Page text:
The Sisters of St. Joseph Health System, turned out to be a lucrative merger partner for the Daughters of Charity National Health System, St. Louis.
Since the two merged last year to create Ascension Health, the four regional systems in Michigan formerly operated by the Sisters of St. Joseph have added to Ascension's bottom line, according to financial data recently released by Ascension.
Three of the four regional systems in the Michigan cities of Flint, Kalamazoo and Tawas City each contributed up to $5 million in operating profit, while regional operations in Detroit added more than $5 million in the fiscal year ended June 30.
The four regions encompass 21 acute-care hospitals, including 369-bed Providence Hospital and Medical Centers, Southfield, Mich., a former Daughters of Charity facility, said Anthony Tersigni, senior vice president of Ascension's Great Lakes division.
As a system, Ascension has 71 owned or affiliated hospitals. Of those, the Sisters of St. Joseph owned 13 hospitals, said an Ascension spokeswoman.
In addition to the profitable operations in Michigan, 13 other regional Ascension health ministries had profitable operations in the recently ended fiscal year.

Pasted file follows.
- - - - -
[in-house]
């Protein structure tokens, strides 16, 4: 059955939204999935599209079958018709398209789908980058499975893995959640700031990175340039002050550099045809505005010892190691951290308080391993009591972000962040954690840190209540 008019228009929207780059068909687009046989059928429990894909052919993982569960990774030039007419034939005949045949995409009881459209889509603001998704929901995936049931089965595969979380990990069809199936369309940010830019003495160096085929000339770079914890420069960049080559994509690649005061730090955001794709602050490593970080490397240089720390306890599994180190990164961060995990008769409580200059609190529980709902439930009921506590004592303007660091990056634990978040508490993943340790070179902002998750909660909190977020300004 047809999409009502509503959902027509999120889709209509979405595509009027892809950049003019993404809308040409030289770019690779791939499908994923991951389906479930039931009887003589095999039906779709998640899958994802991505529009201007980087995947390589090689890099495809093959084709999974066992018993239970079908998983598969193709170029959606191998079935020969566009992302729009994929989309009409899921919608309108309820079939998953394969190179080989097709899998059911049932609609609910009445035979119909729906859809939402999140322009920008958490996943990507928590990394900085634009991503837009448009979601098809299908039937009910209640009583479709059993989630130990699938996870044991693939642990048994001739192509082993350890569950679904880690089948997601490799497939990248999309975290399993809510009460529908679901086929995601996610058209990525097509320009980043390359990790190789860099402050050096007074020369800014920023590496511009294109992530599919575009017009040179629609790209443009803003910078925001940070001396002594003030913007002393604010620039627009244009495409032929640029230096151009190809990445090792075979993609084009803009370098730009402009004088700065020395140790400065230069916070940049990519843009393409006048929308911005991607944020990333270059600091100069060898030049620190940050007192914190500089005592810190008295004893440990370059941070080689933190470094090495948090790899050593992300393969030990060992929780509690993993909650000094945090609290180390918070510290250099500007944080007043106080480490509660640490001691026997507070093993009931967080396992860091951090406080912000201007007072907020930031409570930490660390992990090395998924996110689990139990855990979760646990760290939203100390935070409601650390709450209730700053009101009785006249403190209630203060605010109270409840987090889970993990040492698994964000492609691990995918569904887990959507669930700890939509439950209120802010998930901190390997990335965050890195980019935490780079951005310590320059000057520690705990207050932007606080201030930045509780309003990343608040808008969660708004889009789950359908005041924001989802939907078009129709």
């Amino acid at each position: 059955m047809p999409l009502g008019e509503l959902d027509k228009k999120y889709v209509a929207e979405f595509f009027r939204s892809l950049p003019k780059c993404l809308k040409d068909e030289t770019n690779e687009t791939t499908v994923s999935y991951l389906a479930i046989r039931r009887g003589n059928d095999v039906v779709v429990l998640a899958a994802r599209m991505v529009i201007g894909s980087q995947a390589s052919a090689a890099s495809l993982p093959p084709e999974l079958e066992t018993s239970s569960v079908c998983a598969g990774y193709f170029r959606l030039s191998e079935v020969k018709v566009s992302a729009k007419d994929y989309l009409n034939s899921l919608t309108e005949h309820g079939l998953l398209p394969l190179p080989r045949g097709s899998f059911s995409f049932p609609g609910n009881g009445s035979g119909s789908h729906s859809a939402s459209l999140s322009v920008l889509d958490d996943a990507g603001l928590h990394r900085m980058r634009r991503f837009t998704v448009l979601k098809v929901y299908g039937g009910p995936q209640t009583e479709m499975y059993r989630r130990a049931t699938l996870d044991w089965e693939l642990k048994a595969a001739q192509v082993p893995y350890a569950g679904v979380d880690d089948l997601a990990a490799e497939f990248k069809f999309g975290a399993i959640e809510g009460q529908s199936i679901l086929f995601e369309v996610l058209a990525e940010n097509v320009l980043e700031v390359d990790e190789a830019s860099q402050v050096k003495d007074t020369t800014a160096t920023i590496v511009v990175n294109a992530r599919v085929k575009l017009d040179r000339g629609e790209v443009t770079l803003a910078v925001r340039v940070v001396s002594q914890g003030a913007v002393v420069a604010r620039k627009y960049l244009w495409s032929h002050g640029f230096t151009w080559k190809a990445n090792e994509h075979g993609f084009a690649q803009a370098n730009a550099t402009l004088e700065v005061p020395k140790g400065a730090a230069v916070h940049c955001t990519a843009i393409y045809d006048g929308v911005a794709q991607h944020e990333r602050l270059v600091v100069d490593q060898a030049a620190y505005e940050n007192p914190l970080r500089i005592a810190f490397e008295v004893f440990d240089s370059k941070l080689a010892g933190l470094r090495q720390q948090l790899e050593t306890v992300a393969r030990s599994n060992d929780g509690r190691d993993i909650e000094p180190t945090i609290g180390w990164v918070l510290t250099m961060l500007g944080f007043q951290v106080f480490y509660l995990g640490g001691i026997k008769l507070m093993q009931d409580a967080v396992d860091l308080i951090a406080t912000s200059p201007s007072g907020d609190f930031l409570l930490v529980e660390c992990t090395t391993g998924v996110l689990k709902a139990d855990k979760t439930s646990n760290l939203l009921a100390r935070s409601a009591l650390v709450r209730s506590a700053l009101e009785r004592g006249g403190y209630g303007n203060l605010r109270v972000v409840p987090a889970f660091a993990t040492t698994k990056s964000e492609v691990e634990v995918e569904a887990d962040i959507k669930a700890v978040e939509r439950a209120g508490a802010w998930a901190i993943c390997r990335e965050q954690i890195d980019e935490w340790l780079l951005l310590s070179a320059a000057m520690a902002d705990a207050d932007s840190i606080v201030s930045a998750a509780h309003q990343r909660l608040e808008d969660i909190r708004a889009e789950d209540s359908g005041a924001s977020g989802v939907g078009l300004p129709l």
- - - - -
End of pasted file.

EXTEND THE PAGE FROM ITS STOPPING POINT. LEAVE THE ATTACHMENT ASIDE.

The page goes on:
However, Ascension operations in 10 other regions lost money, including some that lost more than $10 million.
As a system, Ascension lost $31 million on operations on total operating revenue of $6.2 billion in its first fiscal year. However, much of the loss was due to $41 million in restructuring and other one-time charges, including the termination or renegotiation of physician contracts (Oct. 30, p. 3).
Overall, Ascension enjoyed total profits of $199 million on total revenue of $6.4 billion in the recently ended fiscal year.
The favorable performance of the former Sisters of St. Joseph operations came as no surprise to Tersigni, who previously was president and chief executive officer of the Sisters of St. Joseph's St. John Health System, Detroit.
Tersigni said the former Sisters of St. Joseph system had reacted early to reimbursement pressures imposed by the federal government under the Balanced Budget Act of 1997 by closely reviewing their operations and making needed changes.
"I never viewed us as taking them (the Daughters) down," Tersigni said.
Pat Murtha, president and CEO of 49-bed St. Joseph Health System, Tawas City, Mich., said the Sisters of St. Joseph facilities have "proven over the years that they have strong leadership and are able to compete and maintain financial strength in a very competitive environment."